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The Top Ten Films of the 1980s

Filmmaking in the 1980s, more than ever before, seemed to reflect a fatalist mindset in America. We were doomed; hemmed-in by the very institutions we depended on. Some of the films we chose to represent the ’80s work as escapism but, seeing as us critics tend towards cynicism, the majority of our picks were birthed from a deranged, hellish zeitgeist devoid of sentimentality and raging for some sense of clarity in Reagan’s new America. These were the early days of Cronenberg, Lynch, Errol Morris, Michael Moore, and the Coen brothers: All artists who saw (and still do) that their culture hoped for the best, but couldn’t be bothered to actualize it.

1. Blue Velvet: When Blue Velvet was released, it was clear that the gloves had come off. The films that had preceded it and influenced David Lynch — from detective stories to teen comedies — suddenly felt distanced and careful in retrospect. Indeed, no femme fatale before had seemed as beaten and sullied the way Isabella Rossellini’s Dorothy Vallens was, and no villain was as ferocious and sublimely creepy as Dennis Hopper’s Frank Booth. And all along, Kyle McLachlan’s Jeffrey Beaumont played Curious George with a decaying, severed ear. In Lynch’s zombie-Rockwell view of America, there was something dark and degrading under the manicured suburban lawn, and he was out to find it. Guy Maddin once referred to Lynch’s milestone as ‘the last real earthquake to hit cinema.’ We are left to ponder both when and by what force the tectonic plates will shake free once more. CC

2. Raging Bull – Someone once said that the best boxing movies are about the losers, and no celluloid pugilist has lost more than Robert De Niro’s Jake La Motta in Martin Scorsese’s Raging Bull. Best known for his ability to absorb excruciating amounts of punishment, La Motta provided Sugar Ray Robinson with his only true rival and briefly held the world championship before watching it all slip away. For De Niro and Scorsese, it was a chance to study the American male and expertly mine the mercurial concept of machismo, given its own special passion play within the film when La Motta suspects his brother of sleeping with his wife. An unrelenting and intense emotional journey, the director embraced both pathos and immense fury while painting the tragedy of La Motta, whose most prized qualities in the ring ended up destroying everything he held dear. RV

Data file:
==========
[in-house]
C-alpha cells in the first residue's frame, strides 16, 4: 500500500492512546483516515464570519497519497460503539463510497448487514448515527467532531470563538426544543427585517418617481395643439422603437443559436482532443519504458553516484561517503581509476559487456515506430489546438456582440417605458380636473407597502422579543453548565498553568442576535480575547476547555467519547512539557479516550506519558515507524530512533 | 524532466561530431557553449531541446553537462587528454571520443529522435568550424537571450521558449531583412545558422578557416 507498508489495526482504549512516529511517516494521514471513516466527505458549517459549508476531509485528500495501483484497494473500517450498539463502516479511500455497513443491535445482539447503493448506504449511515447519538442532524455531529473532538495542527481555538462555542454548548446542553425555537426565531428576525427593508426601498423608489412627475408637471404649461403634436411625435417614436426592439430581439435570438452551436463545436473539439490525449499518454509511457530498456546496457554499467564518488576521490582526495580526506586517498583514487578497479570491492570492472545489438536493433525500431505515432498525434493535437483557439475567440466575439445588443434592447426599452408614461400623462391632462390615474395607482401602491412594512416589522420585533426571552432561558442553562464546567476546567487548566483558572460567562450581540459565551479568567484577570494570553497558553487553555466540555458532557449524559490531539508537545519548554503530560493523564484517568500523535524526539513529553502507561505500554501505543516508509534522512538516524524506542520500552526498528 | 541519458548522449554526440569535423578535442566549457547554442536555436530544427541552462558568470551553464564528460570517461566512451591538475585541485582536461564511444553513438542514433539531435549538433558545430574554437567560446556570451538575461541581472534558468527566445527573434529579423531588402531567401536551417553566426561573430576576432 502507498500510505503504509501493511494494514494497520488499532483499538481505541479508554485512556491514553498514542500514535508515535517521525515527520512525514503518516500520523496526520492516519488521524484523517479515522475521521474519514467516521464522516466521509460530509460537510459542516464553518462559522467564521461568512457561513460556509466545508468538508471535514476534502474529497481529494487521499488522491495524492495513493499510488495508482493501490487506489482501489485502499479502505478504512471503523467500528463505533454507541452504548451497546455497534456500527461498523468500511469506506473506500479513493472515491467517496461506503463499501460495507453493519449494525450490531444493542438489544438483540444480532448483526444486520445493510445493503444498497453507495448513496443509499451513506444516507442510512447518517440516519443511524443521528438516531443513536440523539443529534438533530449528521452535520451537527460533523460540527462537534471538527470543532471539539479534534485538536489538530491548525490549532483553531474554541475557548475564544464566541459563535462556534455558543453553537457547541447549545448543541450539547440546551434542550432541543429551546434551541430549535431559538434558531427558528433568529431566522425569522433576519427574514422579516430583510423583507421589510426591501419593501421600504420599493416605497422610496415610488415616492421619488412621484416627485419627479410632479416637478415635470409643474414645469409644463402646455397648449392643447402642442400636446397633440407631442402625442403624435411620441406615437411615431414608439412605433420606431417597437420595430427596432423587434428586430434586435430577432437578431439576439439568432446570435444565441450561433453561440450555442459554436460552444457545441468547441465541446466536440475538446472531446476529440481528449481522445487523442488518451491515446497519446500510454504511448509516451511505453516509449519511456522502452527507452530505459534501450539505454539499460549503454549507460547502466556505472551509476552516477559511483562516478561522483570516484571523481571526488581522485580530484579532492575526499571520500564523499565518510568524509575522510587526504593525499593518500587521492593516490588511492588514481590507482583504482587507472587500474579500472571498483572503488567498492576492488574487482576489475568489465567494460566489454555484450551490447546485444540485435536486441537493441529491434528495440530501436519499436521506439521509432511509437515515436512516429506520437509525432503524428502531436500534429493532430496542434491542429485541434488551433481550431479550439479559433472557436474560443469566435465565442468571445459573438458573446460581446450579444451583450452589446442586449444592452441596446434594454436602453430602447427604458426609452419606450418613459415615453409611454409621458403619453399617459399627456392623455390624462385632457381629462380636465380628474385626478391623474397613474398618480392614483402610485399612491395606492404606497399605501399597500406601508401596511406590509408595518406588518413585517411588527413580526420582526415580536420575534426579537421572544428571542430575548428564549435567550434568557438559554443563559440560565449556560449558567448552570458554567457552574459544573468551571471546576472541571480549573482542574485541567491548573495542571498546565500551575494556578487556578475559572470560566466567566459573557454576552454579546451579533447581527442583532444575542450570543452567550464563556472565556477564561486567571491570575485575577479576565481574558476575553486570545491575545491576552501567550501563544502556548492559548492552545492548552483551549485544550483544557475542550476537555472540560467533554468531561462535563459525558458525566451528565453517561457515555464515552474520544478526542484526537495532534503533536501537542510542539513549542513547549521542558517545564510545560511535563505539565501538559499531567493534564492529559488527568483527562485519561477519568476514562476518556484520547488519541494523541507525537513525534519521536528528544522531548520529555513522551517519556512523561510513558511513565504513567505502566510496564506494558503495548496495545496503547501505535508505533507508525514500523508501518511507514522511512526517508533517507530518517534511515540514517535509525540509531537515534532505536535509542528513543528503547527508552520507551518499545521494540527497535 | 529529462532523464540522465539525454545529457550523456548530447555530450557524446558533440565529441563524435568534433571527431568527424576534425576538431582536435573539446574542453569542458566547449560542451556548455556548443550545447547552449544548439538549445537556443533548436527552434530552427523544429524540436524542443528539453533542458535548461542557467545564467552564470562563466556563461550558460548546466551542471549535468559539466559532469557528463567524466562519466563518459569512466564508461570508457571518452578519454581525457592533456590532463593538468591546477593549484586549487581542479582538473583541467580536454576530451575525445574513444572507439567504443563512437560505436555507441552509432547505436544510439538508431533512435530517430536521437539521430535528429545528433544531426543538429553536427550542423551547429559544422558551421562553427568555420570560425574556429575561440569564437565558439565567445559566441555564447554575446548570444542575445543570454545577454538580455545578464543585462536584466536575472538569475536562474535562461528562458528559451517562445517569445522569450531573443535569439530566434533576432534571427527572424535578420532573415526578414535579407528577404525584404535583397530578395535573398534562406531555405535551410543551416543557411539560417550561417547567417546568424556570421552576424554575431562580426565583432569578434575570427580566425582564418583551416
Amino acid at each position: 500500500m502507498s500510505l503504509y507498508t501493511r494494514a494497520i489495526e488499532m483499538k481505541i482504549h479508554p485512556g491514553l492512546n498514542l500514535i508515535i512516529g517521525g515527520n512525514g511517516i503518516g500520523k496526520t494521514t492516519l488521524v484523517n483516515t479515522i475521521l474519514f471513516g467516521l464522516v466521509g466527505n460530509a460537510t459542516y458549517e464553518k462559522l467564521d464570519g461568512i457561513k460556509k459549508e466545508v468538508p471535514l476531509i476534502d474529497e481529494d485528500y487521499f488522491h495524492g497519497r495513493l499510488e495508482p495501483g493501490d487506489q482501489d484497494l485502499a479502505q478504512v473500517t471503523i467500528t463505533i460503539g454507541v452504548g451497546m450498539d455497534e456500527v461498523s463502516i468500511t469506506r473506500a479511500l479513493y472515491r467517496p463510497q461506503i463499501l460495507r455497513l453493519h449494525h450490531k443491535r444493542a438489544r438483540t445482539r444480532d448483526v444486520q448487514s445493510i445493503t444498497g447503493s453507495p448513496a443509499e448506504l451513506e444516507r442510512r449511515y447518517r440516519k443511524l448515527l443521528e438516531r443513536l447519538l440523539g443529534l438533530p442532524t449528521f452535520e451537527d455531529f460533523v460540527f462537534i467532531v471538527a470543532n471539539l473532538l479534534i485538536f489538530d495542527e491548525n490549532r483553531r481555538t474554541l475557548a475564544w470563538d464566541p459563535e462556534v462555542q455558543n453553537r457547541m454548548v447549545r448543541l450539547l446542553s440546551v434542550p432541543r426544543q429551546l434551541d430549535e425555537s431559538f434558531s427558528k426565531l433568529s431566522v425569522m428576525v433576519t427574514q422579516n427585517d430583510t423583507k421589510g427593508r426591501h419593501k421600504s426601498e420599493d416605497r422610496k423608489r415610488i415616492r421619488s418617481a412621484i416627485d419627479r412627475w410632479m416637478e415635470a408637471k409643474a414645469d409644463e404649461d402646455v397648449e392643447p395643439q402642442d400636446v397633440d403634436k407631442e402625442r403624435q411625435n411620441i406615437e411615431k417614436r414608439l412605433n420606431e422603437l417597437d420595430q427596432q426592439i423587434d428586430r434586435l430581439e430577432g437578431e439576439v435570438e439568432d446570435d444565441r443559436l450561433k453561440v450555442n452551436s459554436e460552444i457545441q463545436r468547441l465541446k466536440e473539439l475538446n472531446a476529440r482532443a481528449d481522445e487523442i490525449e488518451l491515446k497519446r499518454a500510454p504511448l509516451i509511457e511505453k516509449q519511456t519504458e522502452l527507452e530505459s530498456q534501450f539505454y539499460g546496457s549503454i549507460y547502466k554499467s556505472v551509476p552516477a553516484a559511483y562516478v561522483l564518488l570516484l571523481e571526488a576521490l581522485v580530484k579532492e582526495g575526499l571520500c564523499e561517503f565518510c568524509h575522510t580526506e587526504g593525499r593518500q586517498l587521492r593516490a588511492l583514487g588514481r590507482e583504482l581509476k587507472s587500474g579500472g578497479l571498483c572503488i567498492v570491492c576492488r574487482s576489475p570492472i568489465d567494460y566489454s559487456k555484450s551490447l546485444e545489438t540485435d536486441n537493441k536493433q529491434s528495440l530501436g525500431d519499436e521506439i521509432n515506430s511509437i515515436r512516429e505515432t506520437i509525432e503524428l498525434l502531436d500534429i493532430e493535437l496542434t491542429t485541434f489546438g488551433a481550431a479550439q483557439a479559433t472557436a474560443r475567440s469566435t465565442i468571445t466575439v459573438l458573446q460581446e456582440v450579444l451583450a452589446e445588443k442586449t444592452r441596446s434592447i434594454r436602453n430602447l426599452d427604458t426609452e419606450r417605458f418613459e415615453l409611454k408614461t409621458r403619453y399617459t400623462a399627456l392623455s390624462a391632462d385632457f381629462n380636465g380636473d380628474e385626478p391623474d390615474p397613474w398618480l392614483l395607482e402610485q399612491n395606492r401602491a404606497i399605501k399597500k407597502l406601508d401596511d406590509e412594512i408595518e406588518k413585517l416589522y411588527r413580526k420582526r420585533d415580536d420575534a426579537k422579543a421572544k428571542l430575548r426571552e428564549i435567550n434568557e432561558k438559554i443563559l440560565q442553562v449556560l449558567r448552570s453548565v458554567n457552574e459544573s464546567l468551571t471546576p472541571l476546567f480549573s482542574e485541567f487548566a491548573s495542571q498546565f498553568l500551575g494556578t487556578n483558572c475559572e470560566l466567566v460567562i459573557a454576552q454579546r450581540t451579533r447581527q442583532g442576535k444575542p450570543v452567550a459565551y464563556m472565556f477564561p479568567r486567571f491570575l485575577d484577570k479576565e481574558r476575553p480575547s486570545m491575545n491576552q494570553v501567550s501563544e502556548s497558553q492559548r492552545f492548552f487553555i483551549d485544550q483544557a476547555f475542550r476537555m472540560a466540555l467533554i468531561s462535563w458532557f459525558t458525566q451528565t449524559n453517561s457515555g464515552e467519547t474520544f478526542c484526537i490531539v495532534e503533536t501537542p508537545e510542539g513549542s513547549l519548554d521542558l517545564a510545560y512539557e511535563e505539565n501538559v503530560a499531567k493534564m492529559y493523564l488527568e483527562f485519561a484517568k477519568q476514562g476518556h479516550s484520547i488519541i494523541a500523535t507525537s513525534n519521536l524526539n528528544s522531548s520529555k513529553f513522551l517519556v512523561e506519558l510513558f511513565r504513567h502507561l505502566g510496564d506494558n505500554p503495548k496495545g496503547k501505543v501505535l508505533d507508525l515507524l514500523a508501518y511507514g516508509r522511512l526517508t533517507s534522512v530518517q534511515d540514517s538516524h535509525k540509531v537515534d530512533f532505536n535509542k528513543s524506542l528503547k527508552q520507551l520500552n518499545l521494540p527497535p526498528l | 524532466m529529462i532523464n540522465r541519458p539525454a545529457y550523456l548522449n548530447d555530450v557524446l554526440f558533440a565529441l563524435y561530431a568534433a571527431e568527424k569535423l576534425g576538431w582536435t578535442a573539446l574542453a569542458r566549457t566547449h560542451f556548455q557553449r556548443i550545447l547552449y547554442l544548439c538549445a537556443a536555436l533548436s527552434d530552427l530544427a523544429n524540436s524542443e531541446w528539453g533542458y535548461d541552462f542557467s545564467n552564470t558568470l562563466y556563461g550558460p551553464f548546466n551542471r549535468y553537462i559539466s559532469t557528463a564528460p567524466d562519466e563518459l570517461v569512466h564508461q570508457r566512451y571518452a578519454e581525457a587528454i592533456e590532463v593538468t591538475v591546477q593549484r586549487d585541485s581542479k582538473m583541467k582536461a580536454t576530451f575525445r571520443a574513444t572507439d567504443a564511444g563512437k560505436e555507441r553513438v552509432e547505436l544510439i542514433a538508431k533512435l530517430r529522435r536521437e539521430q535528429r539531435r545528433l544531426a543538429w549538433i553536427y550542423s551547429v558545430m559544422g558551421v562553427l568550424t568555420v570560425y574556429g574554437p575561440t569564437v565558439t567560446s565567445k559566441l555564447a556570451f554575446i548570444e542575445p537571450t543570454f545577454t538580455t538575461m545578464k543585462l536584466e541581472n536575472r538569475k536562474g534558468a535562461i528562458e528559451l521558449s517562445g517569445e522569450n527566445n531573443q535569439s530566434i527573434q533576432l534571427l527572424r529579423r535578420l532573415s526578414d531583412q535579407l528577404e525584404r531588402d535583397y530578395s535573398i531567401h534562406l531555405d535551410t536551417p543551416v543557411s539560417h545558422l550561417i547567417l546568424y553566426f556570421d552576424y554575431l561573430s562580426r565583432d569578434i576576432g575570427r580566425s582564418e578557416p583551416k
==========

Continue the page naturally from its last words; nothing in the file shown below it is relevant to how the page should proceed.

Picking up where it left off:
3. Do the Right Thing – Spike Lee’s complex and layered masterpiece Do the Right Thing remains cinema’s boldest, most powerful statement on race relations in America, 20 years after its release. Expectedly embellished yet thematically sincere, Lee’s film is painted in broad, angry strokes to depict a world on the brink of complete social collapse, combined under a canopy of grand formalism. The characters, all richly heightened constructions of society’s racial pillars, are at once funny, controversial, and heartbreaking, spanning the divide between seemingly lovable and overtly hateful. What Lee so urgently exposes is how our want or need to be liked weighs on this struggle. We would all like to do the right thing, but it is increasingly difficult to discern what the right thing is. Our fearful confusion morphs into blind hate, and our hate boils over into violence, as it does in the film’s thundering climax. Lee doesn’t offer a clear answer for any character in the end, for to have one would mean that an end was visible. JMac

4. Wings of Desire – All religious beliefs are a mixture of philosophy and superstition, but few superstitions are sillier than the belief in angels. Wim Wenders’ dreamlike Wings of Desire (disastrously remade into City of Angels) confronts some of the logical problems of personal deities: Do they make things happen or only watch things happen? How could they sort through the myriad thoughts and purposes of real people, with our inseparable good and bad motives? And what would be the meaning of an afterlife which lacks the essential conflicts of real life — love, struggle, pain? Arguably too ‘Euro’ in its inattention to plot and action, Wings of Desire is nonetheless a haunting contemplation of the mortal and eternal. DB

5. Hannah and Her Sisters Hannah and Her Sisters is the ne plus ultra of Woody Allen’s career; an eloquent menagerie of every theme, neurosis, and joke in his arsenal. The eternal Manhattanite stops in SoHo, where Barbara Hershey is sick of her aging boyfriend (Max von Sydow); the Upper West Side, where kindhearted Mia Farrow has no idea husband Michael Caine (in an Oscar-winning performance) has the hots for her sister; and all around the city, where scatterbrained Dianne Wiest (another Oscar winner) nearly implodes. In the end, though, it’s Allen’s own Mickey who finds some semblance of the meaning of life, naturally enough, in a movie theater, spellbound by Duck Soup. ‘Jeez, I should stop ruining my life searching for answers I’m never gonna get, and just enjoy it while it lasts.’ says Mickey, a statement from a film that in itself summarizes Allen’s world better than a dozen of his lesser works. DW